Designer: Martino Chiacchiera, Silvano Sorrentino
Artist: Alberto Besi
Publisher: dV Giochi
Times Played: 1, on a copy I borrowed from Dale
Decktective is a sort of sibling line to dV Giochi’s Deckscape series. Whereas Deckscape presents the player(s) with a series of mostly self-contained puzzles with clear answers, the Decktective series pushes towards the mystery end of the puzzle niche, where players will take on the role of detectives solving some crime.
Rather than individual puzzles, most of your time will be spent observing evidence and considering the possible implications for all of your W questions. At the end, expect a series of Big Picture questions, that while not explicit before the end game, should likely be predictable (e.g. whose crime is this crime?)
While the structure of Deckscape is largely “here’s a stack of puzzles, do them in order” and there aren’t too many rules past that, Decktective has added a bit of gamey-ness as it shifted towards the mystery section. Depending upon the player count, you’ll each have a hand of 1 to 5 cards. Actually, before we get to that, we need to follow the game’s setup –the setup that happens prior to getting your hand of cards:
Your own little crime scene! Look at it all around. It even has illustrations on the reverse! Anyway, there’s been some sort of royal murder and you can sorta of see the bloody body on the ground there.
Most of the deck will look like the cards below. Blank. At least, on the side you can see. Rather than each player having access to all of the cards, you’ll need to be able to earn the ability to share the information that is on the reverse (though you can always share the title of the cards in hand.)
The cards have different values (one to ten), and in order to play one face up, you must have a number of cards face down in a communal discard pile equal to that value. So it will be up to you, largely individually, which of the pieces of evidence in your hand do you think will be unimportant to cracking the case such that you can afford to not share the information and set it aside to perhaps unlock more fruitful attestations from other players’ hands.
That’s how your turns will go: play a card or discard; then draw a replacement.
Other than that, communication is largely open and you and your fellow players are free to discuss the face up cards and the who what where and whenceforth. Play continues until the evidence cards are exhausted and then the players are faced with a series of questions. (As I said before, these are largely predictable, but I’ll avoid specifics.) In a simple-but-elegant component, the game comes with a set of plastic paperclips to mark your guesses on one side, and if correct, when you flip the card over, the clip will be outlining how many points you earned! (You don’t flip any of the cards until you’ve answered all questions.)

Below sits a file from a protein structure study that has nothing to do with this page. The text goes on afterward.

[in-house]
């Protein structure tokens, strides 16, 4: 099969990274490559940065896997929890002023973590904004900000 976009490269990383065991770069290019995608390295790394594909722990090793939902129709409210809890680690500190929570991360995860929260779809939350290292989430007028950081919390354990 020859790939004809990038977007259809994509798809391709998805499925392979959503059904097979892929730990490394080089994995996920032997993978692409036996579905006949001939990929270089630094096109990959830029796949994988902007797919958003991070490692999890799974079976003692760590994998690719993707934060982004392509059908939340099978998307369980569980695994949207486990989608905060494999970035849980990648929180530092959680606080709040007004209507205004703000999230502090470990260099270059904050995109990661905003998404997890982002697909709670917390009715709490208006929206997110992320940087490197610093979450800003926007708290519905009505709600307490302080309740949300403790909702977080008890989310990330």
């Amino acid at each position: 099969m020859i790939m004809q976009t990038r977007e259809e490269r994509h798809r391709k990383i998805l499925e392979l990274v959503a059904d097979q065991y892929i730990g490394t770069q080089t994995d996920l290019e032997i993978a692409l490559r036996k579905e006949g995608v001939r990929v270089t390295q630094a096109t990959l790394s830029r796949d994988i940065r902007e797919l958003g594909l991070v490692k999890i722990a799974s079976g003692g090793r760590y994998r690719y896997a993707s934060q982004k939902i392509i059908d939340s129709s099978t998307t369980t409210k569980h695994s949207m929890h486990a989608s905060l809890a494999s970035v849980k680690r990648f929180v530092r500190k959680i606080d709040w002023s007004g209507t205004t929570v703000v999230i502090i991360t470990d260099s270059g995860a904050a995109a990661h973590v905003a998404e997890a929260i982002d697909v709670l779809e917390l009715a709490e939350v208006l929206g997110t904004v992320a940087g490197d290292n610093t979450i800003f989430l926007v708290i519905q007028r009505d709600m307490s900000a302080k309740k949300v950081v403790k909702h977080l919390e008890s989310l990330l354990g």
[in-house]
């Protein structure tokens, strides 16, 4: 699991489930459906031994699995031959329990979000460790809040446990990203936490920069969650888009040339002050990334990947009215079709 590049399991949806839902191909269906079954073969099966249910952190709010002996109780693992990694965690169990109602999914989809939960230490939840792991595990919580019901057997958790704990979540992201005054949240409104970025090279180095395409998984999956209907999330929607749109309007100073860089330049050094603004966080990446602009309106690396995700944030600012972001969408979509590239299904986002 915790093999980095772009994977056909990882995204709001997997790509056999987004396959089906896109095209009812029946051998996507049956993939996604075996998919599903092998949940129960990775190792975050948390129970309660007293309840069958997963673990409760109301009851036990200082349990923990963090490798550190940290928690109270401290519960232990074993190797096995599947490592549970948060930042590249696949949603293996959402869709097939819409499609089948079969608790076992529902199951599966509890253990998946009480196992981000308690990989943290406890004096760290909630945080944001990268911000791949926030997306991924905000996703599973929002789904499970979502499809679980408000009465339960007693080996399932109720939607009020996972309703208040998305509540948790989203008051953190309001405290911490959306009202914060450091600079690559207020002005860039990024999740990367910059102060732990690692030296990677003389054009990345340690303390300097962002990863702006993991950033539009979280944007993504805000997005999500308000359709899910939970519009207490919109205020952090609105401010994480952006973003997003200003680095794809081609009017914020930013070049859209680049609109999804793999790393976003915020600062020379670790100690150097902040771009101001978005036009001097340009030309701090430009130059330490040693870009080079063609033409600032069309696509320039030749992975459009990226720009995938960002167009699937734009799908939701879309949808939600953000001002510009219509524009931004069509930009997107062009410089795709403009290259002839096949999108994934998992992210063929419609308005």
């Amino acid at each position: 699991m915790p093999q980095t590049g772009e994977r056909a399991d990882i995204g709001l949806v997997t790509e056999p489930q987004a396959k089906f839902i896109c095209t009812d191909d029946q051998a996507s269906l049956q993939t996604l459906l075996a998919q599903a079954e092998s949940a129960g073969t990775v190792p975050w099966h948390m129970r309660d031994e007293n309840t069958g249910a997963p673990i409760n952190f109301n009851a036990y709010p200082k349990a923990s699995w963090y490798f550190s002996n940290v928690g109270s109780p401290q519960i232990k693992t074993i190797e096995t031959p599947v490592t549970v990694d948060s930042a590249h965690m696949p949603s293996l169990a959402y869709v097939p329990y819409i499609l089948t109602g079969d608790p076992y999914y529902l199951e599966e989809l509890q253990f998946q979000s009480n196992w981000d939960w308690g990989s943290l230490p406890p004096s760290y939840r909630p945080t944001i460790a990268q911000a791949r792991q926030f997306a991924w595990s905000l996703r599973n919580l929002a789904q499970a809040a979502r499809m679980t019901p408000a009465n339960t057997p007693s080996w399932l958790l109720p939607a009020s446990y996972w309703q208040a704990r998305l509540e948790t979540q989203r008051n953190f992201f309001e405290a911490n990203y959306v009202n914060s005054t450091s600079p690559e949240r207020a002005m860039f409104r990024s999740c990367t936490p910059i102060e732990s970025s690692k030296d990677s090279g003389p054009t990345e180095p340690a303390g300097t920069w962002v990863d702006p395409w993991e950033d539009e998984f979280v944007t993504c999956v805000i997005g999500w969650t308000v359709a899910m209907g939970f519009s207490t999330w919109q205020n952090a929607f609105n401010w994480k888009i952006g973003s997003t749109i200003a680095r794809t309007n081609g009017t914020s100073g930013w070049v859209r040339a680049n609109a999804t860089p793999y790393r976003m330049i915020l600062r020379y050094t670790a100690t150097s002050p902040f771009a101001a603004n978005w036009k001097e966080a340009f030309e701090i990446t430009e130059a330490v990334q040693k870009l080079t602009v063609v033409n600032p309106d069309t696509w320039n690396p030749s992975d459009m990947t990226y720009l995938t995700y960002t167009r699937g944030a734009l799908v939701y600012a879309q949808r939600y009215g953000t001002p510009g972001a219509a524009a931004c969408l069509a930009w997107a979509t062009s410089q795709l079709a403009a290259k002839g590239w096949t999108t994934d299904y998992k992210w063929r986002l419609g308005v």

I liked it! In general, I’m not predisposed to enjoying the mystery/deduction corner of this puzzle genre. I like the self-containedness of puzzle games, and for me, typically, mysteries introduce too large of a sandbox to play in for any answer to sit comfortably. But that didn’t happen here. I played two player, so we each had a hand of three cards. There were times when we had the right tick tock of the crime schedule in our discussion as we went along, times we moved on to other scenarios, and times we moved back (and sometimes back again!) The decision of which evidence to keep and which to discard was at times an anxious one, and at just the right level for me.
Ultimately, this one likely falls on the easier end of any such spectrum, though maybe we kept the right pieces of evidence. Regardless, I was fine with that. Mysteries like this are sort of a series of mini-puzzles for which you get no intermediate feedback. You’ll sort of only know if you’re right when you get to the end and a coherent narrative of the crime clicks into place. For me, I’d rather that happened than didn’t happen!
Ratings from the Opinionated Gamers
I love it!
I like it. James Nathan
Not for me…